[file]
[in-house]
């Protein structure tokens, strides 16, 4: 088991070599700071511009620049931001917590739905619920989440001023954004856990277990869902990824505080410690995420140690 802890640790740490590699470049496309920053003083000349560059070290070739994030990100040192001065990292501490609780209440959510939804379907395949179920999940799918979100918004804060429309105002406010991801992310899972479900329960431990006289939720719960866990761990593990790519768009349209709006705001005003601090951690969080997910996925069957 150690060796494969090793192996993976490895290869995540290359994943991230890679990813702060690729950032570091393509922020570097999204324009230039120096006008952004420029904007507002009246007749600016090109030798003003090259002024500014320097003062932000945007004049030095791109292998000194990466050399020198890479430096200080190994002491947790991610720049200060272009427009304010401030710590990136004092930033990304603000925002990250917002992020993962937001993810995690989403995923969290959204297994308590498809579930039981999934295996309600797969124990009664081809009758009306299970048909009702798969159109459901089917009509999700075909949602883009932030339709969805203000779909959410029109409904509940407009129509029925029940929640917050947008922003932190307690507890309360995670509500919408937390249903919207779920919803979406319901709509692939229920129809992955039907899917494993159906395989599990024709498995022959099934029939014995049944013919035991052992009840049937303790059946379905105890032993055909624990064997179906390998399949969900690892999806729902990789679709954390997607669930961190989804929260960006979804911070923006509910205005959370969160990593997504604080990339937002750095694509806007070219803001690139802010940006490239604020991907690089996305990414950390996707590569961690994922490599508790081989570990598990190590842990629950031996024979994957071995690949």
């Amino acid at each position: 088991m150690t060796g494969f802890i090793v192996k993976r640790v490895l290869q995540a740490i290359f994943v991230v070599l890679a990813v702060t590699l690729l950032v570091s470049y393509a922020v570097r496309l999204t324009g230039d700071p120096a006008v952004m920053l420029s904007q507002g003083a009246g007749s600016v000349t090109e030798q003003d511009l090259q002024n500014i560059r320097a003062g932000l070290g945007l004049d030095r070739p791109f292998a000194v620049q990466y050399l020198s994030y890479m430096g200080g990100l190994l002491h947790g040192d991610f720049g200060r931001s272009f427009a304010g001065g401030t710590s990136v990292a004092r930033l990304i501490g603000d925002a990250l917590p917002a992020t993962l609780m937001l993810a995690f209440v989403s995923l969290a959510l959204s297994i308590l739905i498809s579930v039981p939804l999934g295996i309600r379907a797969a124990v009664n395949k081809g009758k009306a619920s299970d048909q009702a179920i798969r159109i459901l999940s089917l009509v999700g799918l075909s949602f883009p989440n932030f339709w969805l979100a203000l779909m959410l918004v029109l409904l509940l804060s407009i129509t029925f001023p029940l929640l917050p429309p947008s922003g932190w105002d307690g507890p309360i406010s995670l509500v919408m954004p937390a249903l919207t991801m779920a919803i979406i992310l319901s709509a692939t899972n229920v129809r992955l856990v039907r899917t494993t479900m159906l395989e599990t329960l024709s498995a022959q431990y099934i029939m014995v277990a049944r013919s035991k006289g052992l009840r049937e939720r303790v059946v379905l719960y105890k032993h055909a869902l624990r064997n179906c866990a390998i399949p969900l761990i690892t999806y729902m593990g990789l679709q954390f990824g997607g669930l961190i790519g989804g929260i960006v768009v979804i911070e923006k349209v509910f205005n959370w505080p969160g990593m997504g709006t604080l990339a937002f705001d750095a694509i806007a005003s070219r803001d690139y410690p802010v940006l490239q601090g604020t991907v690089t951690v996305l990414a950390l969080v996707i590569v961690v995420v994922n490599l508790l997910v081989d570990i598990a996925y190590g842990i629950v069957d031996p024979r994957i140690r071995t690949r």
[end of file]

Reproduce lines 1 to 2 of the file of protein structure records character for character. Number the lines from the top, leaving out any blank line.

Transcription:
[in-house]
């Protein structure tokens, strides 16, 4: 088991070599700071511009620049931001917590739905619920989440001023954004856990277990869902990824505080410690995420140690 802890640790740490590699470049496309920053003083000349560059070290070739994030990100040192001065990292501490609780209440959510939804379907395949179920999940799918979100918004804060429309105002406010991801992310899972479900329960431990006289939720719960866990761990593990790519768009349209709006705001005003601090951690969080997910996925069957 150690060796494969090793192996993976490895290869995540290359994943991230890679990813702060690729950032570091393509922020570097999204324009230039120096006008952004420029904007507002009246007749600016090109030798003003090259002024500014320097003062932000945007004049030095791109292998000194990466050399020198890479430096200080190994002491947790991610720049200060272009427009304010401030710590990136004092930033990304603000925002990250917002992020993962937001993810995690989403995923969290959204297994308590498809579930039981999934295996309600797969124990009664081809009758009306299970048909009702798969159109459901089917009509999700075909949602883009932030339709969805203000779909959410029109409904509940407009129509029925029940929640917050947008922003932190307690507890309360995670509500919408937390249903919207779920919803979406319901709509692939229920129809992955039907899917494993159906395989599990024709498995022959099934029939014995049944013919035991052992009840049937303790059946379905105890032993055909624990064997179906390998399949969900690892999806729902990789679709954390997607669930961190989804929260960006979804911070923006509910205005959370969160990593997504604080990339937002750095694509806007070219803001690139802010940006490239604020991907690089996305990414950390996707590569961690994922490599508790081989570990598990190590842990629950031996024979994957071995690949």